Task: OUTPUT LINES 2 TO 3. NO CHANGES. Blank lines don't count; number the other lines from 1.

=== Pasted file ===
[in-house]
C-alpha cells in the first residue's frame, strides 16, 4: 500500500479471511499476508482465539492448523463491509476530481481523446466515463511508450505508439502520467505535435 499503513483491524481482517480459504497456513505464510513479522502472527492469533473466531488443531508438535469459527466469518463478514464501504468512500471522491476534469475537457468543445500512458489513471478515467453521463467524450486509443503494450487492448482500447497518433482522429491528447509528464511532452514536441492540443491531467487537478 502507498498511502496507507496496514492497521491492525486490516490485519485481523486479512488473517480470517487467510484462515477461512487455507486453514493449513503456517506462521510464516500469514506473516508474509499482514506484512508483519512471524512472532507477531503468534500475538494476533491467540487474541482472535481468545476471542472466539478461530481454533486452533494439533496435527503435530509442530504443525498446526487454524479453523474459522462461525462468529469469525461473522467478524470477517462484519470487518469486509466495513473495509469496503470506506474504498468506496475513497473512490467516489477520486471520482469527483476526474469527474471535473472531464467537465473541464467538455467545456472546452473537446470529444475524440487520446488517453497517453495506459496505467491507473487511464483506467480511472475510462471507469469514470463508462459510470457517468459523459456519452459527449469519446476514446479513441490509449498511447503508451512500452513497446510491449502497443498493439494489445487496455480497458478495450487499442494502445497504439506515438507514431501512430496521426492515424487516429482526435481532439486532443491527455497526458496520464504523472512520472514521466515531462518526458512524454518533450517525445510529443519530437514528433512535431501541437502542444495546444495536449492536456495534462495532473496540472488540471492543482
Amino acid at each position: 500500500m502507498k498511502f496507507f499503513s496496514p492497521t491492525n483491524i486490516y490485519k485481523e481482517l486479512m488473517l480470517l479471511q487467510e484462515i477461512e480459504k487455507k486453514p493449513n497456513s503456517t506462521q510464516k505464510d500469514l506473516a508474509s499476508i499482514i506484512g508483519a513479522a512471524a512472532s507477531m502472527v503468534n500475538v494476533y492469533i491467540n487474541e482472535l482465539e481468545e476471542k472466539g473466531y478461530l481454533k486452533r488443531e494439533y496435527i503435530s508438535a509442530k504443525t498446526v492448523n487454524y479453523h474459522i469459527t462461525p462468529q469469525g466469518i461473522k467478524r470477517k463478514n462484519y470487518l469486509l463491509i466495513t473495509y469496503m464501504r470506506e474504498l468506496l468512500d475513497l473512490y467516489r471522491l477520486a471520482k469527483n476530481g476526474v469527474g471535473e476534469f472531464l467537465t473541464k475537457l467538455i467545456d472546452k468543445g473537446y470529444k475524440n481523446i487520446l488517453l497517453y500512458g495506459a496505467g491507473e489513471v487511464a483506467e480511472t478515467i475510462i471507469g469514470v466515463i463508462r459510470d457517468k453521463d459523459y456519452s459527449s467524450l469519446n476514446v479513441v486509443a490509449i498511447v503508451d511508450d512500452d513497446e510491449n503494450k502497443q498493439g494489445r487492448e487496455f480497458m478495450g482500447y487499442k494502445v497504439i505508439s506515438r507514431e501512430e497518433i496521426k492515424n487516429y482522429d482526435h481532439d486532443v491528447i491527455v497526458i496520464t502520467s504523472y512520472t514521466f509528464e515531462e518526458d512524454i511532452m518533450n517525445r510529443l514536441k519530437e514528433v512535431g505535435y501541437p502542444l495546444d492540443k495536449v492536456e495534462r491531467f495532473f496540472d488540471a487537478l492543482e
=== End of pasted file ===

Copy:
C-alpha cells in the first residue's frame, strides 16, 4: 500500500479471511499476508482465539492448523463491509476530481481523446466515463511508450505508439502520467505535435 499503513483491524481482517480459504497456513505464510513479522502472527492469533473466531488443531508438535469459527466469518463478514464501504468512500471522491476534469475537457468543445500512458489513471478515467453521463467524450486509443503494450487492448482500447497518433482522429491528447509528464511532452514536441492540443491531467487537478 502507498498511502496507507496496514492497521491492525486490516490485519485481523486479512488473517480470517487467510484462515477461512487455507486453514493449513503456517506462521510464516500469514506473516508474509499482514506484512508483519512471524512472532507477531503468534500475538494476533491467540487474541482472535481468545476471542472466539478461530481454533486452533494439533496435527503435530509442530504443525498446526487454524479453523474459522462461525462468529469469525461473522467478524470477517462484519470487518469486509466495513473495509469496503470506506474504498468506496475513497473512490467516489477520486471520482469527483476526474469527474471535473472531464467537465473541464467538455467545456472546452473537446470529444475524440487520446488517453497517453495506459496505467491507473487511464483506467480511472475510462471507469469514470463508462459510470457517468459523459456519452459527449469519446476514446479513441490509449498511447503508451512500452513497446510491449502497443498493439494489445487496455480497458478495450487499442494502445497504439506515438507514431501512430496521426492515424487516429482526435481532439486532443491527455497526458496520464504523472512520472514521466515531462518526458512524454518533450517525445510529443519530437514528433512535431501541437502542444495546444495536449492536456495534462495532473496540472488540471492543482
Amino acid at each position: 500500500m502507498k498511502f496507507f499503513s496496514p492497521t491492525n483491524i486490516y490485519k485481523e481482517l486479512m488473517l480470517l479471511q487467510e484462515i477461512e480459504k487455507k486453514p493449513n497456513s503456517t506462521q510464516k505464510d500469514l506473516a508474509s499476508i499482514i506484512g508483519a513479522a512471524a512472532s507477531m502472527v503468534n500475538v494476533y492469533i491467540n487474541e482472535l482465539e481468545e476471542k472466539g473466531y478461530l481454533k486452533r488443531e494439533y496435527i503435530s508438535a509442530k504443525t498446526v492448523n487454524y479453523h474459522i469459527t462461525p462468529q469469525g466469518i461473522k467478524r470477517k463478514n462484519y470487518l469486509l463491509i466495513t473495509y469496503m464501504r470506506e474504498l468506496l468512500d475513497l473512490y467516489r471522491l477520486a471520482k469527483n476530481g476526474v469527474g471535473e476534469f472531464l467537465t473541464k475537457l467538455i467545456d472546452k468543445g473537446y470529444k475524440n481523446i487520446l488517453l497517453y500512458g495506459a496505467g491507473e489513471v487511464a483506467e480511472t478515467i475510462i471507469g469514470v466515463i463508462r459510470d457517468k453521463d459523459y456519452s459527449s467524450l469519446n476514446v479513441v486509443a490509449i498511447v503508451d511508450d512500452d513497446e510491449n503494450k502497443q498493439g494489445r487492448e487496455f480497458m478495450g482500447y487499442k494502445v497504439i505508439s506515438r507514431e501512430e497518433i496521426k492515424n487516429y482522429d482526435h481532439d486532443v491528447i491527455v497526458i496520464t502520467s504523472y512520472t514521466f509528464e515531462e518526458d512524454i511532452m518533450n517525445r510529443l514536441k519530437e514528433v512535431g505535435y501541437p502542444l495546444d492540443k495536449v492536456e495534462r491531467f495532473f496540472d488540471a487537478l492543482e